Waterloo in 54mm

On Saturday I had the honour and pleasure to be able to take part in a re-fight of the Battle of Waterloo using 54mm-scale figures! Nearly 2,000(!) figures were used, and the whole thing was very well organised by leading members of the Funny Little Wars Yahoo Group (Tim Gow and Paul). We were lucky enough to be able to have access to a large lawned area in Central London, and this enabled not just the main battle to be re-fought, but also the battle between the Prussians and French at Wavre.

I was one of the Allied players, and was in command of Hougmont and the right-wing. In the centre Brian Carrick commanded the main Allied artillery and the infantry just behind the main ridge, whilst on the left Conrad Kinch busied himself fortifying La Haye Sainte, the sandpit, and several farms.

I fully expected that the French would begin their assault on my side of the battlefield with an attack on Hougoumont … so I garrisoned it with Light Companies from the Guards and Brunswick Avante Garde … and some special troops from Canada, courtesy of Ross Macfarlane.

I needn’t have bothered, as the only French troops that came close were French light cavalry (with some horse artillery), which gave the strong-point a reasonably wide berth.

In response I moved forward my light cavalry, which included (on the right) some of ‘Kinch‘s Own’ Hussars (in truth, the 18th (King’s Irish) Regiment of (Light) Dragoons (Hussars)) …

… one of whom could be seen to be swigging from a bottle that looked remarkably like a Guinness one!

Both side’s cavalry then spent some time glaring at each other across the battlefield.

In the meantime, a large column of French infantry and artillery began to advance towards La Haye Sainte …

… which was heavily garrisoned.

The French advance was slow … possibly due to the rain that had occurred earlier that day.

Elsewhere French heavy cavalry was deployed …

… and a large force of French infantry began to move forward in line, supported by columns.

In response, some British infantry formed up in line. (They were later to move into square and see off a French cavalry attack.)

The farms that Conrad Kinch had garrisoned with infantry and artillery were able to pour infantry and artillery fire at the advancing French.

Whilst the situation was developing in the centre and on the left, a large body of French cavalry appeared in front of my section of the Allied line.

They moved forward slowly but surely … and I deployed my heavy cavalry in response.

The French shock themselves into line and both side’s cavalry advanced, resulting in a massive melee.

By the end of the fighting, the Allied cavalry was thoroughly beaten and those that had survived the battle were withdrawn to safety. Their sacrifice was not in vain, and the remnants of the French cavalry were too blown to be of further use on the battlefield.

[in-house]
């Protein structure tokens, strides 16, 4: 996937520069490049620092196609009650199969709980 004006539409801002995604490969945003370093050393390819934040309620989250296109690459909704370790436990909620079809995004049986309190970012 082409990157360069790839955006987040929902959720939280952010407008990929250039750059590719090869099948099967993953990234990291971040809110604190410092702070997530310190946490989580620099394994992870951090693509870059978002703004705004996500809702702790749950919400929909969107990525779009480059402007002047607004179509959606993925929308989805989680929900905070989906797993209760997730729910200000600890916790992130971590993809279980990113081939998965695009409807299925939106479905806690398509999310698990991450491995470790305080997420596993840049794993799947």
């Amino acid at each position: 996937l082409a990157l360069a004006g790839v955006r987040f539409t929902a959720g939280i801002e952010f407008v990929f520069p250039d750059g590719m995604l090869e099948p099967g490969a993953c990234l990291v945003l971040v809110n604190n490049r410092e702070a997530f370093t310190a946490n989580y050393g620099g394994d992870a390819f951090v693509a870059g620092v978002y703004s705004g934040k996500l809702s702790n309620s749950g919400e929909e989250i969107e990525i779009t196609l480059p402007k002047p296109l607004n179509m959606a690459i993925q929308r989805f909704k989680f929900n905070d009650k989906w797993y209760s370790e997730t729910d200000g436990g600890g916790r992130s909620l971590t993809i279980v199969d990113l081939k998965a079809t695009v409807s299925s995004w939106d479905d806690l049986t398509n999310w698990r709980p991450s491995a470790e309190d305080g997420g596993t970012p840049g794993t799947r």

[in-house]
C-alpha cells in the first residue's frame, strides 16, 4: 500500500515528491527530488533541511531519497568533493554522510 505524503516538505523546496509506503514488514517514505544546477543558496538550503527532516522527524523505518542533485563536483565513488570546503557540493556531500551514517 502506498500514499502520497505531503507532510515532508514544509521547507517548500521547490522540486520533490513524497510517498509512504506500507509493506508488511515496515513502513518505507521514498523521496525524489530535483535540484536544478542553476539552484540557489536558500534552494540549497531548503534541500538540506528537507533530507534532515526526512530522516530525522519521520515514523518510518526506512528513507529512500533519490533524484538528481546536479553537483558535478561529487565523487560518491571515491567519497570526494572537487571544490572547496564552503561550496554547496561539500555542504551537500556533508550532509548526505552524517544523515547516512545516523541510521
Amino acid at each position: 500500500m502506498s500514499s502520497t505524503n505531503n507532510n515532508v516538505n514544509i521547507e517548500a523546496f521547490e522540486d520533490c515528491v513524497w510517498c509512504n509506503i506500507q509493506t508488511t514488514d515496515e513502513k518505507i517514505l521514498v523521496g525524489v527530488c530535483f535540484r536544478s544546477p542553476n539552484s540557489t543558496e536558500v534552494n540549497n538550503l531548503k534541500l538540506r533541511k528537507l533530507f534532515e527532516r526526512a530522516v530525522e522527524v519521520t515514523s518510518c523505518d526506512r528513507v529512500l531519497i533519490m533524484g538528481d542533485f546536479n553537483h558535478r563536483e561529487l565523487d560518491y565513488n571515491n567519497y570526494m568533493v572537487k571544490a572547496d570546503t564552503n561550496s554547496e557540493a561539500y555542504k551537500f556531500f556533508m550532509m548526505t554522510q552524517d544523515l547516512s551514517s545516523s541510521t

Whilst this was going on, the situation around La Haye Sainte was coming to a climax …

… and in the sandpit a French cavalry charge overwhelmed the Riflemen stationed there.

At this point the fighting ended, and the umpires adjudicated that at that point in the battle, the French were winning by a narrow margin … but that the arrival of the Prussians (they had held the French at Wavre and had been moving a large number of troops towards Waterloo for quite some time) was likely to sway the result against the French in the long term.


22 Comments on “Waterloo in 54mm”

  1. A cracking game. The French columns look particularly intimidating.

  2. Stryker says:

    Superb stuff – looks like fun!

  3. Springinsfeld,

    It was a very enjoyable experience to be able to take part in this battle … and the amount of space available seemed to swallow even large groups of figures.

    All the best,


  4. Stryker,

    It was great fun … and fighting it on a lawn really did give a tremendous feeling of space.

    All the best,


  5. Gonsalvo says:

    A special kind of event; great that you had a chance to participate!

  6. Gonsalvo,

    We hope to repeat this sort of event in the future, and with luck even more people will be able to be involved.

    All the best,


  7. This sort of thing looks a whole deal of fun! That the large area seems to 'swallow' the troops reminds me of something that I think Lev Tolstoy wrote in WAR AND PEACE, in which even the huge Allied columns seems lost and lonely in the vast landscape.

  8. Have at various times had wild visions of trying out 54mm in the garden on the lawn in a grand manner…I never seemed to have reached this height of great entertainment so much enjoyed as you have done Bob. A most enjoyable read about the day of battling Waterloo- well done. Regards. KEV.

  9. Archduke Piccolo,

    The space one has on a lawn is vast, even when compared with the largest wargames table … and it is very easy to lose touch with where your own side's troops are, let alone where the enemy are. The distance from the Prussian troops in Wavre to the closest Allied troops was just over 20m, and it was going to take at least 12 moves for troops to cover that distance.

    All the best,


  10. K.C.Robertson (Kev),